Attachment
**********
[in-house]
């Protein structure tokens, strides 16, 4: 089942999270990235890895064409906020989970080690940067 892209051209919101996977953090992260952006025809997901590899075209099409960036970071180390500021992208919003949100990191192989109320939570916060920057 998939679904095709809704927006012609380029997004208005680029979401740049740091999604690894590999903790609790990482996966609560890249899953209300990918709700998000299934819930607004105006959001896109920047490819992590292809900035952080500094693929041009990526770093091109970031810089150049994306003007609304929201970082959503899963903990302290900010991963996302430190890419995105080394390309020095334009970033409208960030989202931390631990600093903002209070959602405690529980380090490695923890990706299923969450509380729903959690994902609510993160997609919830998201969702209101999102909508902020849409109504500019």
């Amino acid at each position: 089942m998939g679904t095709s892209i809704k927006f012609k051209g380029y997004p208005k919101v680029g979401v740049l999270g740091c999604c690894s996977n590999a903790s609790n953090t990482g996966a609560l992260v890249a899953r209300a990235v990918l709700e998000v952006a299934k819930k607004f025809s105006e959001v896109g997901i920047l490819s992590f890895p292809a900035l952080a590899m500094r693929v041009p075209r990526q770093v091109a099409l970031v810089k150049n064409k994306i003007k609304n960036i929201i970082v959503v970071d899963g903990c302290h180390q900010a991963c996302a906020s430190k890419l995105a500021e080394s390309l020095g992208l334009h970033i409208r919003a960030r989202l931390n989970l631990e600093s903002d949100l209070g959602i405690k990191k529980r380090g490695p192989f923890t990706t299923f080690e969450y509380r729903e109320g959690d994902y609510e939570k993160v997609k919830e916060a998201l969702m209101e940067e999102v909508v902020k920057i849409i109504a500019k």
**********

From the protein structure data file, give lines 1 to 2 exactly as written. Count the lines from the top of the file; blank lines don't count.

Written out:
[in-house]
């Protein structure tokens, strides 16, 4: 089942999270990235890895064409906020989970080690940067 892209051209919101996977953090992260952006025809997901590899075209099409960036970071180390500021992208919003949100990191192989109320939570916060920057 998939679904095709809704927006012609380029997004208005680029979401740049740091999604690894590999903790609790990482996966609560890249899953209300990918709700998000299934819930607004105006959001896109920047490819992590292809900035952080500094693929041009990526770093091109970031810089150049994306003007609304929201970082959503899963903990302290900010991963996302430190890419995105080394390309020095334009970033409208960030989202931390631990600093903002209070959602405690529980380090490695923890990706299923969450509380729903959690994902609510993160997609919830998201969702209101999102909508902020849409109504500019």